Even the wildest, least tame llama sooner or later is going to have to go in somewhere – into a trailer to get to the vet or be sold, or into a chute to have his toenails cut. A llama that WILLINGLY goes in things is a whole different ball game. Imagine taking a llama up in an elevator to visit seniors in a nursing home, then taking him home again in the backseat of your car! When I take a llama to the Vet College in Saskatoon, they always bring out the wranglers and start to open the big doors so I can drive my rig into cattle chutes. How sad! They always seem surprised when I walk one of the ladies out of the trailer politely on a halter and we go in the man-door to the examining room.
COMEBEFORES – You might be able to wrestle an untrained 300 pound llama into a trailer, but you’re going to have a lot more fun if he’s comfortable wearing a halter, likes treats, and understands how to give to the lead!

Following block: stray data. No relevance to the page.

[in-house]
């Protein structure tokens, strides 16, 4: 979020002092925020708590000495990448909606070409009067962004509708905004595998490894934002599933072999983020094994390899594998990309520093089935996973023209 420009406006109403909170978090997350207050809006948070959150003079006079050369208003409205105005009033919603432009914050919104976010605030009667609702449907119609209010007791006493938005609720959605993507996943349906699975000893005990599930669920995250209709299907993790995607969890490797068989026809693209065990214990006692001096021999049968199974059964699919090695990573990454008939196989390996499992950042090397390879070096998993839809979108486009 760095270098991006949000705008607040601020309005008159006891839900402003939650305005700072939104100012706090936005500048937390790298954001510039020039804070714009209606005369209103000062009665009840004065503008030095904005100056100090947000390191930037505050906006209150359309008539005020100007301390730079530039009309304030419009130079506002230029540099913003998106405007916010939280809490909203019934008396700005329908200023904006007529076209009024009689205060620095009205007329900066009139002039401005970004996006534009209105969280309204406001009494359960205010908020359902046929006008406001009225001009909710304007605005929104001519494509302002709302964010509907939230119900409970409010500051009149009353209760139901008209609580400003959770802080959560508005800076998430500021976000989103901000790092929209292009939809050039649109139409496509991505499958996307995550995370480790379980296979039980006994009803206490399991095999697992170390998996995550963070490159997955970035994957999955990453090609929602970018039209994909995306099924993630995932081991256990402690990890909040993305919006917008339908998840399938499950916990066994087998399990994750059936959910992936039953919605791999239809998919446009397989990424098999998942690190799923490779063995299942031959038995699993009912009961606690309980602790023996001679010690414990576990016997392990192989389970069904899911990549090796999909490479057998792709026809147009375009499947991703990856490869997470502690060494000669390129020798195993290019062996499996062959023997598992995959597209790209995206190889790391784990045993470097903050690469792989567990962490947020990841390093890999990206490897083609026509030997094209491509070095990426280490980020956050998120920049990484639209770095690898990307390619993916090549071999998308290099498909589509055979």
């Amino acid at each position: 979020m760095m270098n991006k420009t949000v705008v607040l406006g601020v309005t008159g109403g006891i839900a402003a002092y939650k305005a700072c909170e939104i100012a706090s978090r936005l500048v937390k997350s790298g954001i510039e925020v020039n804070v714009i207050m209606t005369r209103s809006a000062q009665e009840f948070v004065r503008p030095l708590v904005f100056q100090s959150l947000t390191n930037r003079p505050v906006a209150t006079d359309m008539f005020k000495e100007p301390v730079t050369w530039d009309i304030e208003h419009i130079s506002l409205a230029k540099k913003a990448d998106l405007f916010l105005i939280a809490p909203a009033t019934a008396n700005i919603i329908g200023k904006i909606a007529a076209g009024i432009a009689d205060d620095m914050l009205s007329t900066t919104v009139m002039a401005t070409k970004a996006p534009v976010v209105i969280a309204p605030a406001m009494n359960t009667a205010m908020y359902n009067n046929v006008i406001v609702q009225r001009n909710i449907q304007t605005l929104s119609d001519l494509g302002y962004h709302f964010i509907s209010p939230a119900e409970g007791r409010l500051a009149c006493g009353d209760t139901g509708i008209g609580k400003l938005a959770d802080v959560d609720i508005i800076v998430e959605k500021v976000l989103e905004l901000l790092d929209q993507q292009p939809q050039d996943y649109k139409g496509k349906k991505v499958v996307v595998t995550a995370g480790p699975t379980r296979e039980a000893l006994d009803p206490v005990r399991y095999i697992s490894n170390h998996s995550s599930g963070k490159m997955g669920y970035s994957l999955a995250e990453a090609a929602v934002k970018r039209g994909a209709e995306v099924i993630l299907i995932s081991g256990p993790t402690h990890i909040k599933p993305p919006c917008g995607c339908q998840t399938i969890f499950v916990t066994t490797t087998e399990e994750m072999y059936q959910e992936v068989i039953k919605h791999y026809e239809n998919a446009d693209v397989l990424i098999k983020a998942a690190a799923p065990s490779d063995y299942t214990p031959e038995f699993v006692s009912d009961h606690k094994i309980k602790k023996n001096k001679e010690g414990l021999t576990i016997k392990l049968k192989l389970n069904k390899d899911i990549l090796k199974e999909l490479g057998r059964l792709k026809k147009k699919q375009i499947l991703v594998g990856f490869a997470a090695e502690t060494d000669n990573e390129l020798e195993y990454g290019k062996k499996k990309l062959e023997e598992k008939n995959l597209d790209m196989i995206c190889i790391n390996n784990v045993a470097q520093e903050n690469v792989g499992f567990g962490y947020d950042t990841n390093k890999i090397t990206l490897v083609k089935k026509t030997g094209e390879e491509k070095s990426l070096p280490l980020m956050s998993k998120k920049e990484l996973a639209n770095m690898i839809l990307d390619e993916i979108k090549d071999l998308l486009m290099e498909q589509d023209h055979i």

START HERE – I like to start with my scale. It’s a 4×8 sheet of plywood attached to the scale mechanism, leaving it about 4″ off the floor. Without a scale, I’d use a sheet of plywood flat on the floor, or a platform (this is a CLASS show obstacle, a good secure… 4×8 sheet of plywood, about 6″ off the ground). Obviously I want to start teaching the llama to get on and off things and in and out of things by having him walk over something large, solid, and safe with good footing. You’ve set up the situation so you have a good chance of succeeding. By that I mean that there’s a simple, safe route for the llama to follow where you want him to go, you have a comfortable, safe spot to stand or walk while you’re asking him to go there, and there isn’t anything that’s going to fall over and scare the willies out of him if he goes in the wrong direction.
AIM FOR THIS – Anywhere you ask the llama to go, he goes, calmly and willingly.